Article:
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Reading from a screen for prolonged periods of time can be a strain for many. Wouldn’t it be great if you could get your Mac to speak the information to you instead?

Speak at my command

Making your Mac speak to you is just a matter of selecting the text that you would like to hear spoken and tapping on the text-to-speech key combination.

The default keyboard combination for this one is Option-Escape, but it doesn’t have to be that way. You can change the trigger to any key combo you like. I have changed mine to Control-Command-S, because ‘S’ is for ‘speak’:

S = speak the selected text.

fingers on keys command option s

Make your Mac speak to you with Control-Command-S

Changing to your preferred key combination

You have the option to change the combination of keys that trigger the text-to-speech action. Go to System Preferences / Dictation & Speech and ensure that there is a tick in the box beside ‘Speak selected text when the key is pressed’. Clicking on the 'Change key...' button then enables you to enter your preferred key combination to speak the selected text.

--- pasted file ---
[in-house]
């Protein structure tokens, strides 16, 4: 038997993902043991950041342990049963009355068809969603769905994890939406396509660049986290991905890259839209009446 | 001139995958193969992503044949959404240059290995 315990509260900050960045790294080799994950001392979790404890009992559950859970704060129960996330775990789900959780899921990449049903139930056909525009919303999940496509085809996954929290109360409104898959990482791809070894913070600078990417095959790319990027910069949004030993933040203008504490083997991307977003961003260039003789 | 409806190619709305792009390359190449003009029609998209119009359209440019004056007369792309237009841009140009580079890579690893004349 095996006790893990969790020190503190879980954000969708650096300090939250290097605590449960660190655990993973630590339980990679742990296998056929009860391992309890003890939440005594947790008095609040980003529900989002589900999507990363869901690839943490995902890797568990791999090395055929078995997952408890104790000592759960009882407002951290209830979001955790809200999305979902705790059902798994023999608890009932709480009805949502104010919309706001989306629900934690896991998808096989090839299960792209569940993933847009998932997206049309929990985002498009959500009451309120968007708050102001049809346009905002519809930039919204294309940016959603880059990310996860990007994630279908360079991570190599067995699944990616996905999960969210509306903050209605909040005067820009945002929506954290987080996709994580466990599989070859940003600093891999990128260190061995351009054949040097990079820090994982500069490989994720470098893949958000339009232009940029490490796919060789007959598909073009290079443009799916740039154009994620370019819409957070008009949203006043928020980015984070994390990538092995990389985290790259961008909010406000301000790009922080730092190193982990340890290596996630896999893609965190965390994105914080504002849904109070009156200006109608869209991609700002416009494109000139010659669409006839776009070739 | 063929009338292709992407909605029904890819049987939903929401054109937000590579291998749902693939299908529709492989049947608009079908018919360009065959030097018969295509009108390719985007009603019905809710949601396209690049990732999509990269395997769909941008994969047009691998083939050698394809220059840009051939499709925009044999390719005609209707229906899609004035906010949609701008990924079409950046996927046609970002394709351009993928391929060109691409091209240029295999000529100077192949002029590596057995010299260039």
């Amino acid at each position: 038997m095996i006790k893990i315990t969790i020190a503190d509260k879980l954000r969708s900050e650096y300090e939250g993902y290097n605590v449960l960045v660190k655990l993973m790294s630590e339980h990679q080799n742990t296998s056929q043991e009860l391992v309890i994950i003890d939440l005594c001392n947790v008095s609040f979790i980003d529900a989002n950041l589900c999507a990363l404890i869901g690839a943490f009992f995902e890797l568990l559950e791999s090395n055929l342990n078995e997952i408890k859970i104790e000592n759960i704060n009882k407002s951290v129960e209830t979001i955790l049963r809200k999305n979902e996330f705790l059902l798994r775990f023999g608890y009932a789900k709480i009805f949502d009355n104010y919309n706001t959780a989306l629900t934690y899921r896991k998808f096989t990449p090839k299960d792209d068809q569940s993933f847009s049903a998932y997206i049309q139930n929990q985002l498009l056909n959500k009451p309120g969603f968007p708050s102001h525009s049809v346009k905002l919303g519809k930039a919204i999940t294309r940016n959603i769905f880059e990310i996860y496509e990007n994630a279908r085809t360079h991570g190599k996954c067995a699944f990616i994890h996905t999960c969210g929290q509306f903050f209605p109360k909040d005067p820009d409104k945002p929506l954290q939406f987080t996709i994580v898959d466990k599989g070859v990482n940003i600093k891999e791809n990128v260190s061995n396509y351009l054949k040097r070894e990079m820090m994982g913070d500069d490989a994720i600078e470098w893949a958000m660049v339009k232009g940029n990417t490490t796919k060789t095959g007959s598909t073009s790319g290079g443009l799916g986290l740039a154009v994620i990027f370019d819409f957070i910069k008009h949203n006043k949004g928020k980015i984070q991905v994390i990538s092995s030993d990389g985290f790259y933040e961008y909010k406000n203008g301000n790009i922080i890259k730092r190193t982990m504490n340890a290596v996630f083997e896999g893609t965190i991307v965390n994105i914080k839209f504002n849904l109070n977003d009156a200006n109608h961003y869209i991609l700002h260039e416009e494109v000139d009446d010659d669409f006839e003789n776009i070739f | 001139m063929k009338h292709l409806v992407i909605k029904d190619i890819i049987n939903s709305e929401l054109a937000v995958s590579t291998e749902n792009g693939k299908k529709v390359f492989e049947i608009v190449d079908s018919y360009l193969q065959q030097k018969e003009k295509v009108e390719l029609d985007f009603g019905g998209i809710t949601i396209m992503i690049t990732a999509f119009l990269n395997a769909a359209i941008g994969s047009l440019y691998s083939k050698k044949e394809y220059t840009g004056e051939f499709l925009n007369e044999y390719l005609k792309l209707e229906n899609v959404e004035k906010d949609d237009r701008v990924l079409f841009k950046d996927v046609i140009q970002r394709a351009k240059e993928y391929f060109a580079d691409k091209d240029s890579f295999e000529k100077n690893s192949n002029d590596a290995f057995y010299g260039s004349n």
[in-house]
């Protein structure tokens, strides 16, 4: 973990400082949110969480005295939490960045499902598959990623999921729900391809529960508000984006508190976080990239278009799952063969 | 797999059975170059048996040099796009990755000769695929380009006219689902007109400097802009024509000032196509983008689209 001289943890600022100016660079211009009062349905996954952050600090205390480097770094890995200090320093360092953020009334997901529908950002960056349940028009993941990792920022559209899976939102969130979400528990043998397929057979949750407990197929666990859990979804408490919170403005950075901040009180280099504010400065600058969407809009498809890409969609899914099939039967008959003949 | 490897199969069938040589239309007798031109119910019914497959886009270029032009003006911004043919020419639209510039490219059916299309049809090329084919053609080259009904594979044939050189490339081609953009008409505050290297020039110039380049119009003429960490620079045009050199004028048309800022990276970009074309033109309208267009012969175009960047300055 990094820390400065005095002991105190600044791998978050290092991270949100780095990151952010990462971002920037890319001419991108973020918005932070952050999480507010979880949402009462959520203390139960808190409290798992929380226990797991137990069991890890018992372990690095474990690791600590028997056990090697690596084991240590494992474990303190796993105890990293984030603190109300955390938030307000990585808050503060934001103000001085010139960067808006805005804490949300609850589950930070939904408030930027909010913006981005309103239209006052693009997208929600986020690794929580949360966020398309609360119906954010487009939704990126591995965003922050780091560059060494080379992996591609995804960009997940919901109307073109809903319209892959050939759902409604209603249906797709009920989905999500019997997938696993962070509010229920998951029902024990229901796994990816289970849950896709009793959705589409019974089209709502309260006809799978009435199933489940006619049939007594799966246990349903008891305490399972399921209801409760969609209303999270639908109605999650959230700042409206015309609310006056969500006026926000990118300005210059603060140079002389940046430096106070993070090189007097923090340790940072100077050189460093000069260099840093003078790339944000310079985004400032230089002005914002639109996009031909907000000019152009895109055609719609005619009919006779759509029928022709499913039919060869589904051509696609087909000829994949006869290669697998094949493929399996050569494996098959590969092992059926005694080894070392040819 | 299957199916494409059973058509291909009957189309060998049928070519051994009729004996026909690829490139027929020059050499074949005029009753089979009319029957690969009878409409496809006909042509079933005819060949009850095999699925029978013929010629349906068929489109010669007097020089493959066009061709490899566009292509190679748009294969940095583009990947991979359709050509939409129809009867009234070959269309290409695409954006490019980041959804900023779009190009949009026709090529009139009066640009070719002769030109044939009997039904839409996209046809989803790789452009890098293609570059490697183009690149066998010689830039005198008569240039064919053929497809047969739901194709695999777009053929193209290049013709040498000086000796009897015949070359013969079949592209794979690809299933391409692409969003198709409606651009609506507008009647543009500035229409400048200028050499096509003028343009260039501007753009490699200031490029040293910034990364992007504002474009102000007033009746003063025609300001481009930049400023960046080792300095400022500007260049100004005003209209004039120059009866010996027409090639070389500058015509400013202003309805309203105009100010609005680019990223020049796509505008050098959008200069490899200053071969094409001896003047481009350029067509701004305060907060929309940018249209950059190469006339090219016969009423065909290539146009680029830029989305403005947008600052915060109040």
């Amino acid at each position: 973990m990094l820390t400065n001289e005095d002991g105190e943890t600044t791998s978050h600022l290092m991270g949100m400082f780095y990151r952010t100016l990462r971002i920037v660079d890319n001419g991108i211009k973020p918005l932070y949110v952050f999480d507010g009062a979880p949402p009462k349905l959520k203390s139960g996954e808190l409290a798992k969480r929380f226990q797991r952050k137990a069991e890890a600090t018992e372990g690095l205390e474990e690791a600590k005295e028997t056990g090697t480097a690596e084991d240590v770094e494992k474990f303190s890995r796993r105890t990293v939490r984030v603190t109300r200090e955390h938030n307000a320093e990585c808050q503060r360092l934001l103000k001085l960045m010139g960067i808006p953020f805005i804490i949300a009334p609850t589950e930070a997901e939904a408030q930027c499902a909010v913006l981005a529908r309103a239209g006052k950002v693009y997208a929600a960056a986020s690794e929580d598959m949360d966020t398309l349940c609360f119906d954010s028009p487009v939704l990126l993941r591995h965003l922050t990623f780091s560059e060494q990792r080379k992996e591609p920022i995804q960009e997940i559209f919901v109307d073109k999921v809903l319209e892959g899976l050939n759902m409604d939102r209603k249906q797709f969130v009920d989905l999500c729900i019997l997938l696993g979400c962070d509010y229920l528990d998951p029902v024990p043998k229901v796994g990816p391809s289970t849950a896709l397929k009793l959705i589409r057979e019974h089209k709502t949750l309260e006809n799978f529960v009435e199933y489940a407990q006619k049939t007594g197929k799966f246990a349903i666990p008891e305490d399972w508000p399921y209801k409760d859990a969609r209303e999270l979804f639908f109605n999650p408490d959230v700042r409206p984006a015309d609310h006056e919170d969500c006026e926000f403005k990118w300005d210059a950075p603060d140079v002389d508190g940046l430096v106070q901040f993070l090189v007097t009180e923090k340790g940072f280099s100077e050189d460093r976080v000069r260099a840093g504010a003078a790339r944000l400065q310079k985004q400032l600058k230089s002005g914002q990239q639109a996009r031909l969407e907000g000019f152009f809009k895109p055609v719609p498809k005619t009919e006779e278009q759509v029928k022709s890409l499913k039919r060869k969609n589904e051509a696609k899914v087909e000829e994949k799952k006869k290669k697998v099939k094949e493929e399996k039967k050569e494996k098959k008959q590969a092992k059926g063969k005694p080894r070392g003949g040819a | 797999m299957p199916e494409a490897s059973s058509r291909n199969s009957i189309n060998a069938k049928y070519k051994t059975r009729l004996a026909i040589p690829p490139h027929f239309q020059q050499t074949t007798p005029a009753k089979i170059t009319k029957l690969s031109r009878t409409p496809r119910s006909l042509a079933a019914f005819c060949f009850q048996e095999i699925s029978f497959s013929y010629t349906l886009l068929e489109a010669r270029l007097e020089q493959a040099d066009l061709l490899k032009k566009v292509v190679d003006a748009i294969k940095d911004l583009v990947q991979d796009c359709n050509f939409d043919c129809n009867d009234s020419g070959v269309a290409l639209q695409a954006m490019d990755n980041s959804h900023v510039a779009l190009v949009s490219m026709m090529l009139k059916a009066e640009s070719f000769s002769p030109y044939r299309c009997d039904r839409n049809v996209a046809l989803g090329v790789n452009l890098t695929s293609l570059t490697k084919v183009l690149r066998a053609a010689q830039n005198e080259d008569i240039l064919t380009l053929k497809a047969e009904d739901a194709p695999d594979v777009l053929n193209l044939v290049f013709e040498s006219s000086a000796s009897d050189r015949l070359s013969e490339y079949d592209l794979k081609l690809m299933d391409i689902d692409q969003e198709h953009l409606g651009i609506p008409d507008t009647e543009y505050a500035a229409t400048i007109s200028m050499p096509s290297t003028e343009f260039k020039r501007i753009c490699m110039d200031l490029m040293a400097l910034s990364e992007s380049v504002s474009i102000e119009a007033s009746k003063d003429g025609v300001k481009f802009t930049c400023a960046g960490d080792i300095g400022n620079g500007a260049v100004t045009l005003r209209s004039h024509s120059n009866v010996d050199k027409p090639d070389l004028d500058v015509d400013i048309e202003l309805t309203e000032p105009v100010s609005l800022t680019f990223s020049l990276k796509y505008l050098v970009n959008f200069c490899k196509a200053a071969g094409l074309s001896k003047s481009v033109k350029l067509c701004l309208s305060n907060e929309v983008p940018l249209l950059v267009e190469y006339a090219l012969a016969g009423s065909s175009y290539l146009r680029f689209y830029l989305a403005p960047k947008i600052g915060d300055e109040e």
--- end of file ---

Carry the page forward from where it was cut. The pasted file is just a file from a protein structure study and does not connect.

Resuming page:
Dictation Speech Settings

In the screenshot below from an earlier post on audio, I have selected the text and then used the S combination to execute the text-to-speech function. Click on the sound file to listen.

highlighted text

I am Lion, hear me roar…from the Land Down Under

With the introduction of the Lion operating system (10.7) Apple included over 50 new high-quality voices in 22 different languages. You’ll notice in the sound file above that I am using the voice called Lee, who has an Australian accent.

The Mac’s voice quality certainly has improved a lot since it was introduced by Steve Jobs in 1984.